That version is using the .NET regex class directly and piping the object that matches outputs.  You can make this shorter, though slightly more confusing in some ways, using powershell's -match operator:
hg st | %{ $_ -match ". (.*)" } | %{ rm $matches[1] }
This is using the magic $matches variable which is set to the results of the last executed -match operator.  The reason I say this is slightly more confusing is that it depends on the order of execution of the pipeline.  This wouldn't work if the pipeline ran all the -match's and then ran all the $matches.  But because the pipeline is executing each %{} block once for each object, it does work.

If hg outputted objects instead of text, this would have been much easier.  But this shows how you can lean on regex's when you have to deal with strings.

Friday, September 23, 2011

Powershell and Hg Magic

I moved a bunch of files that were in an hg repo and did an hg addremove -s 100.  They all should have been recorded as renames, but hg summary showed me that 1 of them wasn't.  But which one?

Powershell to the rescue!
$s = (hg st -a -C) -join "`n"
[regex]::matches($s, '^A.*$\n^A.*', "Multiline")
Lets break this down:
  • hg st -a -C: lists all added files including what file they were copied from.  Hg st considers a rename to be a copy and a remove.  For each renamed file this will output two lines:
    A <file\path\here>
  • $s = (...) -join "`n": takes the array of strings resulting from the hg st command and joins it into one big string in the $s variable.
  • [regex]::matches($s, '...', 'Multiline'): Runs a multiline regex on the string
  • '^A.*$\n^A.*': Regex matches a line that starts with an A, followed by anything to the end of the line, followed by a line break, followed by another line that starts with A, followed by anything.  In otherwords, this will match if two lines of output both start with A.  In this case, that means the first line is the line that was not recorded as a rename!

Tuesday, August 23, 2011

.NET is Stale?

Here's dhh on twitter: "Wish someone would study the cultural inhibitions in Denmark that binds it to stale, conservative platforms like .NET"

.NET is stale?  Fuck you!

Not to mention the language features of C#:

Is C# the most elegant language ever invented?  No, but it is one of the most elegant I have used, especially for a statically typed language.  And the language itself is clearly one of the most advanced available.  This is stale?

Did all of these ideas originate in .NET?  No, but what the hell difference does that make?!  The .NET community finds and adopts the best ideas, whether they started in Java, Ruby, or Python.  This is stale?

Are there companies still using .NET 2.0 and little to no open source software?  Yea, there are also companies on the bleeding edge, using all the tools listed above.  From organizations with strict upgrade guidelines, to organizations that wait for the first service pack, to organizations that go to production on beta releases.  You'll find it all in the .NET community.  This is stale?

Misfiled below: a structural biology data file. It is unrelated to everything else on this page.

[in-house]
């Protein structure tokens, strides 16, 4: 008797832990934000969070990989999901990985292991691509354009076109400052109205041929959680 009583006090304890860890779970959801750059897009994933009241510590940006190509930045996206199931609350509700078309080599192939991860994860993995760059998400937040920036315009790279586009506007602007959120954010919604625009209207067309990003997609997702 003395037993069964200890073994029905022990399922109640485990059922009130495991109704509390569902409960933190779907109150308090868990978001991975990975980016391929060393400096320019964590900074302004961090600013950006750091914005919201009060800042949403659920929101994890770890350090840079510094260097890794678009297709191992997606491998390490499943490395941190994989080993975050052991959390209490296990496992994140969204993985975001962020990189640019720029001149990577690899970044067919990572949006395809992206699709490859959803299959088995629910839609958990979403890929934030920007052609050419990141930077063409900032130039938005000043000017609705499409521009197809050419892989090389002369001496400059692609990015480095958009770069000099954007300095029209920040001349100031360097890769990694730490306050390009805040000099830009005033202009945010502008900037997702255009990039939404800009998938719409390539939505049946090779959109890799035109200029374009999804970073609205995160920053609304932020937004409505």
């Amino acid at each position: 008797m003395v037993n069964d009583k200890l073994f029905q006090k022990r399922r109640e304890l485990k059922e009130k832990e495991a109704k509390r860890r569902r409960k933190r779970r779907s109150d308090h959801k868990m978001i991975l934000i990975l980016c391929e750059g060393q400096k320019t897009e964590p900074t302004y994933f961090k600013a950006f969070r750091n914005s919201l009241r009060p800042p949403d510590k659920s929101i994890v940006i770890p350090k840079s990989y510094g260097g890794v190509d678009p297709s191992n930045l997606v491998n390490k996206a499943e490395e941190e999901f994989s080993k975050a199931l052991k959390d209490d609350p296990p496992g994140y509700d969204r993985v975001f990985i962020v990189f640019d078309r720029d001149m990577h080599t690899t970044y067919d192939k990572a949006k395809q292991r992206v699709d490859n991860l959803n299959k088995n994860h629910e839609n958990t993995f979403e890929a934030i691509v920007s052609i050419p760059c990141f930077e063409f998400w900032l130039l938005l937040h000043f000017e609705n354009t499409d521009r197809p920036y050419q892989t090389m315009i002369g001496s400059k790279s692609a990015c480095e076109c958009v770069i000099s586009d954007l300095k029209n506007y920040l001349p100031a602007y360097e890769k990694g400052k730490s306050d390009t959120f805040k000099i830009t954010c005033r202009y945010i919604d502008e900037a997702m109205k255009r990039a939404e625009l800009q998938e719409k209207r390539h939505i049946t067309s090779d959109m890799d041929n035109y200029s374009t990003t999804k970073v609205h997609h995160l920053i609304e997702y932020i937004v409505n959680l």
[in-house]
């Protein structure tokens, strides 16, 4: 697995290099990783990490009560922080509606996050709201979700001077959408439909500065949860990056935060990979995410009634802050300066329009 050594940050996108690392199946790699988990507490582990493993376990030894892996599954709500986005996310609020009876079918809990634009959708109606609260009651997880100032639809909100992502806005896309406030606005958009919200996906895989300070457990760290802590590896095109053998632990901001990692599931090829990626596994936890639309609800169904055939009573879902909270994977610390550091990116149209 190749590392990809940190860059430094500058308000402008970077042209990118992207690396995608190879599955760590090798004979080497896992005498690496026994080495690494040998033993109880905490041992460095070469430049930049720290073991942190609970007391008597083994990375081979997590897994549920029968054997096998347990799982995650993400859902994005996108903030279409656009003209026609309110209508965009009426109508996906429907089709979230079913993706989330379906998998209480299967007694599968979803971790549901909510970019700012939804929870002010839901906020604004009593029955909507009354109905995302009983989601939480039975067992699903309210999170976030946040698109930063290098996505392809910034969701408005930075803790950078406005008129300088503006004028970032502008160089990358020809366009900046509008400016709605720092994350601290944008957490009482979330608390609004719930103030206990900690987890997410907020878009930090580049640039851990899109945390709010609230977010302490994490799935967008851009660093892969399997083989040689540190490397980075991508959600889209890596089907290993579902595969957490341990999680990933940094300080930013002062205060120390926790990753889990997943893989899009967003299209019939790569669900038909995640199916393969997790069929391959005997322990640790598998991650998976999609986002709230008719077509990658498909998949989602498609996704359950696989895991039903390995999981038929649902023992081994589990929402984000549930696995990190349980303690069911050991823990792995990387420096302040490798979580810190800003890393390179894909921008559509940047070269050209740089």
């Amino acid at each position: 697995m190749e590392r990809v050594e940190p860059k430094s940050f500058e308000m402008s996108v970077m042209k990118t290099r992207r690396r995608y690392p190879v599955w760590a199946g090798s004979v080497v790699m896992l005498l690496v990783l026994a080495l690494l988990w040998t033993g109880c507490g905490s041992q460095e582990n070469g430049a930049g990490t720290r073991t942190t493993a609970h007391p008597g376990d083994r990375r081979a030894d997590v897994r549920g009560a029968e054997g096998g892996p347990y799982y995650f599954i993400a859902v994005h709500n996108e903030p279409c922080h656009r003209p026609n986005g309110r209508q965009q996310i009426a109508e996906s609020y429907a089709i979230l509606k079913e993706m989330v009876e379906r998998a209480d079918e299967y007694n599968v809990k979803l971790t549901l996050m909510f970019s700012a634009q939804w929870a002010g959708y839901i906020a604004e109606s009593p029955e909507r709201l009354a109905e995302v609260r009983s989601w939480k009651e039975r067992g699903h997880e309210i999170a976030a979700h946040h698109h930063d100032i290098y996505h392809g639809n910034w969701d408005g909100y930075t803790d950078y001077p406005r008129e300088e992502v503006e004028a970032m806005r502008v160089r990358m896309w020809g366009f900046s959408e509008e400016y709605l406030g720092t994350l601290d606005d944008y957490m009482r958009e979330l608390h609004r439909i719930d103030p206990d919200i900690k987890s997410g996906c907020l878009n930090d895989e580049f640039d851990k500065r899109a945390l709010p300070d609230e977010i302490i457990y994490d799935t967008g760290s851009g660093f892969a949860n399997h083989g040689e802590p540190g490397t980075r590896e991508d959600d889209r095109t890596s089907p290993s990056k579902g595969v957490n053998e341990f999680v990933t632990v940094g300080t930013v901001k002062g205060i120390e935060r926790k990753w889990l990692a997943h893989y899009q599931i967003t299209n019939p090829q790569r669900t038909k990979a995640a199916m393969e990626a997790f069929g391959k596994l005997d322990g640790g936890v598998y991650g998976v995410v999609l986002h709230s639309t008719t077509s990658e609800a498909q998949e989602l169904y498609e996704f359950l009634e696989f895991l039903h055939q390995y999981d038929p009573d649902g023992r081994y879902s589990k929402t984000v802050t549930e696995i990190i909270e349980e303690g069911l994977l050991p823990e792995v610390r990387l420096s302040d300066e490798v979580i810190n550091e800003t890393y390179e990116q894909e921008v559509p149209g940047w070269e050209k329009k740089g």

Ruby is a joy to program in.  Dynamic languages are more fun to do TDD with.  Percentage wise, I'm sure more Ruby programmers participate in the open source community.  There are a wide array of really great things about Ruby (and Python, etc etc).  There are also plenty of shitty things (poor backwards compatibility, poor documentation, poor tutorials, elitist attitude, etc etc).

But this bullshit attitude that .NET is stale, outdated, joyless, or somehow dramatically inferior is nothing but short sighted and stupid.  Get over your buyer's remorse and go build some software that contributes to something larger than yourself.

* Did I leave off your favorite fresh .NET tool or feature?  Leave it in the comments.

Friday, August 5, 2011

Windows Console Colors

I just got bit hard by this, so I'm documenting for the future.

I want my cmd, powershell, and console2 colors to all be the same.  Sounds simple, but it's a bit confusing how this all works in windows.

Here's what you need to know:

  1. Your background and foreground color settings specify a color index: 0-15
  2. The actual color code associated with that index can be defined in 3 places: "defaults", "properties", and console2's settings.
  3. "Properties" overrides "defaults," and console2's settings override everything.
I wanted all my shells to have the powershell default colors.  Here's how you do that:
  1. Launch powershell
  2. Right click the window header and select "Properties"
  3. Click the 'Screen Text' radio button
  4. Copy down the index of the selected color box (should be 6, that is the 7th box)
  5. Copy down the color values of that box (should be 238,237,240)
  6. Do the same for 'Screen Background' (index of 5, color 1,36,86)
Now we'll make CMD use these colors:
  1. Launch cmd
  2. Right click the window header and select "Defaults"
  3. Click the 'Screen Text' radio button
  4. Select the index color box you copied down above (should be 6)
  5. Change the selected color values to the values you copied down above (should be 238,237,240)
  6. Do the same for 'Screen Background' (index of 5, color 1,36,86)